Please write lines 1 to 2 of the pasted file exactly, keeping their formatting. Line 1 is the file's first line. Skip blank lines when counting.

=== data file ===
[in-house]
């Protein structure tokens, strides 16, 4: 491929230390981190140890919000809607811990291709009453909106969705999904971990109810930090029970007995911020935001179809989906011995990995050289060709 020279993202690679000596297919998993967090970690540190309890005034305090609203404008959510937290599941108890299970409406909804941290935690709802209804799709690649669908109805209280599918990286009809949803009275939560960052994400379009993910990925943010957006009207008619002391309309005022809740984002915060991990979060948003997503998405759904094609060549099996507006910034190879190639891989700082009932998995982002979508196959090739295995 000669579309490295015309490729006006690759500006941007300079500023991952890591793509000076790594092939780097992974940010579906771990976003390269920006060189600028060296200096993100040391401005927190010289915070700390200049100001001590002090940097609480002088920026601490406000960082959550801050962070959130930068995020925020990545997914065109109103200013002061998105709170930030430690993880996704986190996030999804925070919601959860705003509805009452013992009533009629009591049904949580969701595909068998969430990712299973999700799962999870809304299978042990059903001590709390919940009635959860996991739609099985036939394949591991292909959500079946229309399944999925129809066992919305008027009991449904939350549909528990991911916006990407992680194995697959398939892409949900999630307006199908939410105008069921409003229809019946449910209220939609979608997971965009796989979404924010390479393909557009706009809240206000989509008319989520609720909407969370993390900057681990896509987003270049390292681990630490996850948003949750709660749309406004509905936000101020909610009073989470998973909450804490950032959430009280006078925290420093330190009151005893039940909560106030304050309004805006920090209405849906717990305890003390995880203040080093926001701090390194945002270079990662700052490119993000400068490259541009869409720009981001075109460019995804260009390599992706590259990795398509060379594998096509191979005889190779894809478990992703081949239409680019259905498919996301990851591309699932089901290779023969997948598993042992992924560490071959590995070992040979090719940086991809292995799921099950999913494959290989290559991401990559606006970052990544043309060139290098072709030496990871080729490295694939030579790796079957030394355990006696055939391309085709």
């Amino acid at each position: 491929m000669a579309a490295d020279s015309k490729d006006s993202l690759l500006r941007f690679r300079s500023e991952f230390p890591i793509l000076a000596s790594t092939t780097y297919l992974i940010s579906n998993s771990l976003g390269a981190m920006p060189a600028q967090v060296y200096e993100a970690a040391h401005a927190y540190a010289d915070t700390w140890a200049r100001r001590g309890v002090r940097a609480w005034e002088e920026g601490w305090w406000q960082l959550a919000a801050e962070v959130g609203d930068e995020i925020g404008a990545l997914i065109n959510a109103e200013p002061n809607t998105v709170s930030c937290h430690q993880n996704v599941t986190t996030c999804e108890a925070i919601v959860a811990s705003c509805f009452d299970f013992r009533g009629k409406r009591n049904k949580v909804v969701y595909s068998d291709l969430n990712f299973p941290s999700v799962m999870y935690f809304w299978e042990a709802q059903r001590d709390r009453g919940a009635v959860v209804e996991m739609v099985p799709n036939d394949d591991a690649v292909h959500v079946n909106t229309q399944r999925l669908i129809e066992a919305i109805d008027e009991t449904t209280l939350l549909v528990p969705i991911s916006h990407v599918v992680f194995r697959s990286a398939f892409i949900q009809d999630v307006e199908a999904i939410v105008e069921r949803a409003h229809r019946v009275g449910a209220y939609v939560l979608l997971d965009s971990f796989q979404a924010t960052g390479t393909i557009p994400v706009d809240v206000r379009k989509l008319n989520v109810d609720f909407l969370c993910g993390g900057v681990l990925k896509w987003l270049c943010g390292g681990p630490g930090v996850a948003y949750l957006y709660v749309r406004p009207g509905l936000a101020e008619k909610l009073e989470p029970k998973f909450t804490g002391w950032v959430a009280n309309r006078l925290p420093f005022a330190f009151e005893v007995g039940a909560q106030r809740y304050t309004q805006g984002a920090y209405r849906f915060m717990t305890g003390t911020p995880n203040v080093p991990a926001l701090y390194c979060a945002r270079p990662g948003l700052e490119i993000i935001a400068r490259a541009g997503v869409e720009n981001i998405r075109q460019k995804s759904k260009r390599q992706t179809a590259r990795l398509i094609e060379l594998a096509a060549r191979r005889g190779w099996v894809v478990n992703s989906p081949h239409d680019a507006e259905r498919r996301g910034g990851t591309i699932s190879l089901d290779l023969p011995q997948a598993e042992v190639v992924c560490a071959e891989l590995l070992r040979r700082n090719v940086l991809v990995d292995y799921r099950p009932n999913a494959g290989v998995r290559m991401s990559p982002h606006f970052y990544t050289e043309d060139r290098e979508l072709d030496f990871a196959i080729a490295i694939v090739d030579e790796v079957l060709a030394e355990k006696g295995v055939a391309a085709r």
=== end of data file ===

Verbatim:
[in-house]
């Protein structure tokens, strides 16, 4: 491929230390981190140890919000809607811990291709009453909106969705999904971990109810930090029970007995911020935001179809989906011995990995050289060709 020279993202690679000596297919998993967090970690540190309890005034305090609203404008959510937290599941108890299970409406909804941290935690709802209804799709690649669908109805209280599918990286009809949803009275939560960052994400379009993910990925943010957006009207008619002391309309005022809740984002915060991990979060948003997503998405759904094609060549099996507006910034190879190639891989700082009932998995982002979508196959090739295995 000669579309490295015309490729006006690759500006941007300079500023991952890591793509000076790594092939780097992974940010579906771990976003390269920006060189600028060296200096993100040391401005927190010289915070700390200049100001001590002090940097609480002088920026601490406000960082959550801050962070959130930068995020925020990545997914065109109103200013002061998105709170930030430690993880996704986190996030999804925070919601959860705003509805009452013992009533009629009591049904949580969701595909068998969430990712299973999700799962999870809304299978042990059903001590709390919940009635959860996991739609099985036939394949591991292909959500079946229309399944999925129809066992919305008027009991449904939350549909528990991911916006990407992680194995697959398939892409949900999630307006199908939410105008069921409003229809019946449910209220939609979608997971965009796989979404924010390479393909557009706009809240206000989509008319989520609720909407969370993390900057681990896509987003270049390292681990630490996850948003949750709660749309406004509905936000101020909610009073989470998973909450804490950032959430009280006078925290420093330190009151005893039940909560106030304050309004805006920090209405849906717990305890003390995880203040080093926001701090390194945002270079990662700052490119993000400068490259541009869409720009981001075109460019995804260009390599992706590259990795398509060379594998096509191979005889190779894809478990992703081949239409680019259905498919996301990851591309699932089901290779023969997948598993042992992924560490071959590995070992040979090719940086991809292995799921099950999913494959290989290559991401990559606006970052990544043309060139290098072709030496990871080729490295694939030579790796079957030394355990006696055939391309085709």